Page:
*Leanna Ellis*, formerly known to readers as Leanna Wilson, sold more than one million romance books and won numerous awards before taking a new creative direction with her much-acclaimed 2007 novel, Elvis Takes a Back Seat. She makes her home in Texas with her husband and two children. More information can be found at www.leannaellis.com.
Whenever I write a novel, I’m usually asked what connection I have to the story or characters. Am I really writing about my own mother? About my best friend? My mother-in-law? Is there some secret connection with the story, some buried secret?
Well, here’s the truth: no and yes. I am not writing about my actual mother. Or my son’s teacher. Or the guy who cut me off in traffic yesterday. Then again, maybe I am.
Think of it this way: you are what you eat. Really. I’m that Diet Coke and bean burrito, strawberries, cantaloupe, even the chocolate chip cookie that I swiped from the kids’ lunchbox. Now, I don’t look like a metal can or a swathed bunch of beans and cheese. Or maybe I do. Maybe we don’t want to go there. But I think you get my point. Part of who we are, what we think and believe naturally filters through us and into our work.
I’ve been writing for twenty years, so here’s how it works: I write a proposal, a very short synopsis and a chapter or two (the shorter the better) and hopefully that proposal sells. If it does, then maybe six months or so after I conceive the idea, I’ve got to plan out that story a bit more carefully and begin writing it. Then I have a certain amount of time to write it and finish it and get it sent to my publisher. The end. Right? Wrong. Because it’s often after I write the story, do revisions and line edits and read galleys that I realize the story I’m writing isn’t really about a crazed mother-in-law moving in with her ex-daughter-in-law. Or a facelift gone bad. Or an ex-husband that won’t behave. Or a crazy labradoodle (yes, there’s one of those in FACELIFT too). It’s really about hope.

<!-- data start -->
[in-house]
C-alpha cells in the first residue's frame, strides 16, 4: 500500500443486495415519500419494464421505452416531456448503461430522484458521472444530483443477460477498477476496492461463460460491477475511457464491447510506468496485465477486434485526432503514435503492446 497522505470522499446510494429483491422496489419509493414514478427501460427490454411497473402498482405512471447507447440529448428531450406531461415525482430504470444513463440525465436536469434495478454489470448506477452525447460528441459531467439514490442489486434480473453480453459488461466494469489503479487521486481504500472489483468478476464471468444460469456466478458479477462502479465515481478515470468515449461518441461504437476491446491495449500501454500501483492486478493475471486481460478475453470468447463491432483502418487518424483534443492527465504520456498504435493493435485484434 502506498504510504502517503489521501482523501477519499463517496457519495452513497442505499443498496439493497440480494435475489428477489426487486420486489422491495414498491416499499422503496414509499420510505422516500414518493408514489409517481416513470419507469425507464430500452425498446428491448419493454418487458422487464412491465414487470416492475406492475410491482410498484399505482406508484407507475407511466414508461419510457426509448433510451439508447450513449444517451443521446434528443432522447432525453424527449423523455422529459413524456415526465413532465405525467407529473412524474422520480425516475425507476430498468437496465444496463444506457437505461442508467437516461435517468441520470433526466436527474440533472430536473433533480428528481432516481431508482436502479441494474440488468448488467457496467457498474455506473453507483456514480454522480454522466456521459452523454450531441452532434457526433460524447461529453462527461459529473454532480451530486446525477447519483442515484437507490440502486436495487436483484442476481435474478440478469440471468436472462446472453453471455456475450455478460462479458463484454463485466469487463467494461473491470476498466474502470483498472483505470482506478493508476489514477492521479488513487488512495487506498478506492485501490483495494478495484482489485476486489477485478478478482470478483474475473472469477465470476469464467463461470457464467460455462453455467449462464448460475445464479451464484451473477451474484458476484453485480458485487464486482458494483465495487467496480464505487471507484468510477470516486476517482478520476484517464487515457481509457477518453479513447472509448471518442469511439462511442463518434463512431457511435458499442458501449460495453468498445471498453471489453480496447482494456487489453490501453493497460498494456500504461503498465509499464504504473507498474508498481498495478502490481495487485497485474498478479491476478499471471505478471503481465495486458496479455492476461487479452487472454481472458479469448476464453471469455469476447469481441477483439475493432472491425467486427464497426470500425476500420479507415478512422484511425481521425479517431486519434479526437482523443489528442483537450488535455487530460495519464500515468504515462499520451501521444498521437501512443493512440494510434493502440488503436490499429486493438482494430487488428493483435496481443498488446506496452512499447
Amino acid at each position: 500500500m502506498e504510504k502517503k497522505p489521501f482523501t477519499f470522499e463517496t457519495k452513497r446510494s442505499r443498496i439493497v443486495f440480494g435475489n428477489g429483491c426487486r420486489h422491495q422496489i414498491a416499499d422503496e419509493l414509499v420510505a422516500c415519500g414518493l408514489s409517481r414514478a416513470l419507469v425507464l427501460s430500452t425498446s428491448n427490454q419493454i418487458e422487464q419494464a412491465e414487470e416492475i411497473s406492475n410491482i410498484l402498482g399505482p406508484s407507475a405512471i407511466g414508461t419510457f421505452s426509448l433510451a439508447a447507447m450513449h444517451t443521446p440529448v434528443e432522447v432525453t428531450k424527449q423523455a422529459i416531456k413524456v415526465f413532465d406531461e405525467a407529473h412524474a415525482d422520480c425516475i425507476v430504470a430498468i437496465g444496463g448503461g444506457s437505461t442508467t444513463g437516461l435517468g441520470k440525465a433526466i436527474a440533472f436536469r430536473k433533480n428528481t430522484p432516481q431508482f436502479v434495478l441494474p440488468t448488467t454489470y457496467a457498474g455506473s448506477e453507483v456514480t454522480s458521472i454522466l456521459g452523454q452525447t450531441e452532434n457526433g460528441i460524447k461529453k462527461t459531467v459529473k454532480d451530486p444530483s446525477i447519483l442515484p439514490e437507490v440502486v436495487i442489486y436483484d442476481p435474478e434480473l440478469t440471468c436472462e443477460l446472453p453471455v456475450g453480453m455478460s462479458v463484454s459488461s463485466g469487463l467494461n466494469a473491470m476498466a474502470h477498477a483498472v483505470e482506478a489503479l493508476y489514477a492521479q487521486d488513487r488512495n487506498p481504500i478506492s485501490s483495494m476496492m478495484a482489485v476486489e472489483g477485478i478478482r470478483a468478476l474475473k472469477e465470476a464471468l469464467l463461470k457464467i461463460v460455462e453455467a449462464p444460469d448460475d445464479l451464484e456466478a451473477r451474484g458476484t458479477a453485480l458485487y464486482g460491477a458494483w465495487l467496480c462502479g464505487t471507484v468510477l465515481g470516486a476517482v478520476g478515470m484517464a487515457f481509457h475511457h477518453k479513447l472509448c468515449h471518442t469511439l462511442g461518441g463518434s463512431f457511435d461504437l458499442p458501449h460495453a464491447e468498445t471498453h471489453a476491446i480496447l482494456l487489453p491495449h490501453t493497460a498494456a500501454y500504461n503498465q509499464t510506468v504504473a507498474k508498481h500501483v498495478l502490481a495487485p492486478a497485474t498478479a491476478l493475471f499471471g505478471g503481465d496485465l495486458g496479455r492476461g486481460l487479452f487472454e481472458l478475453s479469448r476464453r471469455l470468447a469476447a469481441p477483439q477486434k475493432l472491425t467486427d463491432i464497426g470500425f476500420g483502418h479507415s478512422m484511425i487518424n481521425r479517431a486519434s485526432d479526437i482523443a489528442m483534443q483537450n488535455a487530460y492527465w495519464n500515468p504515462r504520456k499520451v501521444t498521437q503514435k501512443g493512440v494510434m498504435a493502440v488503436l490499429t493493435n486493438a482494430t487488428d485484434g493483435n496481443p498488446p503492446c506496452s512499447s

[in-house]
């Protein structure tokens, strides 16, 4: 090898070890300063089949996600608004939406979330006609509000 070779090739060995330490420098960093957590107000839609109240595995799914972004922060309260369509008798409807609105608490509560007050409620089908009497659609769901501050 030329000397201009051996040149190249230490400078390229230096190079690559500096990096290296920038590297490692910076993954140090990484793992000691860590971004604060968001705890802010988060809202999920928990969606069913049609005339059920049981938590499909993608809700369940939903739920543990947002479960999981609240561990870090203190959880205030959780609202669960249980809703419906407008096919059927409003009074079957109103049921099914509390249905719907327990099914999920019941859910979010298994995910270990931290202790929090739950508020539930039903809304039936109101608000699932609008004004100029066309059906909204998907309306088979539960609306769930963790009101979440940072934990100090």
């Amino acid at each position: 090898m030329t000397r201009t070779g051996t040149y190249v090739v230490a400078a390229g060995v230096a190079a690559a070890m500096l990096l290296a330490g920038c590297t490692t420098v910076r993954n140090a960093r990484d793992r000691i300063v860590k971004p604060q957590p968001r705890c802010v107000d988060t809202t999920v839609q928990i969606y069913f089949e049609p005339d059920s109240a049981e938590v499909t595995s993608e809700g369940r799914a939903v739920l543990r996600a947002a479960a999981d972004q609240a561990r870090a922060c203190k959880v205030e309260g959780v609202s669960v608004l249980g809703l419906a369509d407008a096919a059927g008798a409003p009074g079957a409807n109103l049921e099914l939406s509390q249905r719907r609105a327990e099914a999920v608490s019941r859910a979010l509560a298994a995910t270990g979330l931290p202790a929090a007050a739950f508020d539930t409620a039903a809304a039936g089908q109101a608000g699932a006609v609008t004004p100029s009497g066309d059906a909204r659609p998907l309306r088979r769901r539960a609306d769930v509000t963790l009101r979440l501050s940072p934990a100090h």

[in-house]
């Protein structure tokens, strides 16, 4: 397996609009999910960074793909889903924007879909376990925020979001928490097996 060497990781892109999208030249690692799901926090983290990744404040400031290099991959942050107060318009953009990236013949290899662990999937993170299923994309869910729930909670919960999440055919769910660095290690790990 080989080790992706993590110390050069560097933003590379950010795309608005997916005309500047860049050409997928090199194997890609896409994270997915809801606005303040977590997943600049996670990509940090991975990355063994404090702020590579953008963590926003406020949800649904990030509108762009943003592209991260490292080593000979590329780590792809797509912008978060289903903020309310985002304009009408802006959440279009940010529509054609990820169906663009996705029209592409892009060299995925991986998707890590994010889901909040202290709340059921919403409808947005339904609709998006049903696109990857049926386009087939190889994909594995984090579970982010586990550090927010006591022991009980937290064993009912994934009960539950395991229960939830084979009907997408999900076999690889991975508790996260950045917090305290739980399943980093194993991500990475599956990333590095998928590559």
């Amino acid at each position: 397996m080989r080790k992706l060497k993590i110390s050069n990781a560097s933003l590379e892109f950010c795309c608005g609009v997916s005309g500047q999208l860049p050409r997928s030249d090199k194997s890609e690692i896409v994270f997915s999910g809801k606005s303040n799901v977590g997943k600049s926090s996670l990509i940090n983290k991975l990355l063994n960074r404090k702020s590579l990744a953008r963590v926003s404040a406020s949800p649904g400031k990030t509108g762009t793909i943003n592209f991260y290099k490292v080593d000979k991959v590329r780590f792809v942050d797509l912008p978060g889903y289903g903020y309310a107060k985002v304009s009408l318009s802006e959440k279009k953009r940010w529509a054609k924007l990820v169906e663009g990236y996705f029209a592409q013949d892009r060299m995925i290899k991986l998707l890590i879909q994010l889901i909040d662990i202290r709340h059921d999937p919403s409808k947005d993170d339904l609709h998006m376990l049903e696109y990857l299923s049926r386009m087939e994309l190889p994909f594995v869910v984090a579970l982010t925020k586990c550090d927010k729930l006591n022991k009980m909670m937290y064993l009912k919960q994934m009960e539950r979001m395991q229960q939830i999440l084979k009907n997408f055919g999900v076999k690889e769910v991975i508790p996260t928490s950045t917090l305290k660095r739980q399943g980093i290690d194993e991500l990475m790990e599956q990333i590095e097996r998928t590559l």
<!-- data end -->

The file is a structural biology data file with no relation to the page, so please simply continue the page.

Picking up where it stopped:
Now, I will admit that when I was writing FACELIFT I characterized the crazy labradoodle after my own, The Hilo Monster, and all of her crazy puppy antics—think MARLEY AND ME and more. Frankly, I needed a laugh and our puppy made me laugh, even when she was making me pull my hair out…or my glasses out of her mouth.
You see, when I sat down to write FACELIFT, my father had just passed away. I had to utilize all the professional skills I had garnered over the past twenty years to get that book written. Some days I could only write ‘Chapter five.’ Literally, two words. That was it. I tried not to berate myself and gave myself time. And eventually the words began to flow. But honestly, having gone through a difficult, painful experience gave me insights into the characters. Because FACELIFT wasn’t about a surgical procedure or getting your ex back or dealing with a teenage daughter or a crazed ex-mother-in-law. It was about finding hope and joy in spite of circumstances and situations.
So back to that original question: what’s my connection to the story? Hey, it’s fiction! But then again, that kernel of an idea and those weird, quirky characters came from my warped little brain and soft heart. They are a part of me. So sometimes the connection may not seem to be there at all. I haven’t had to go through a divorce. I don’t have a teenage daughter…yet. I don’t even have a mother-in-law. But the connections are much, much deeper.
I have been through difficulties. Sitting beside my father, holding his hand, waiting and watching that heart monitor as he took each breath, my own breath trapped in my throat, I understand heartache. The desire to stay in bed. How tears spring forth at odd times. How a dark cloud can descend and make it impossible to see sunshine or rainbows or hope of any color.
But just as my character Kaye learns that life is filled with choices. It’s a choice to get out of bed. It’s a choice to go for a walk rather than stare blankly at the TV screen. It’s a choice to smile. Trials and difficulties are going to come, getting through them isn’t easy but it is possible. I received my own internal facelift and the joy and peace that comes from the Father, the Almighty, who helped me to smile again. So whatever problem you’re going through, whatever trial or tribulation you are facing, it is a choice. Not in going through it. Not in the outcome. In your response. In my response. So, choose hope. Choose Christ. Choose to trust.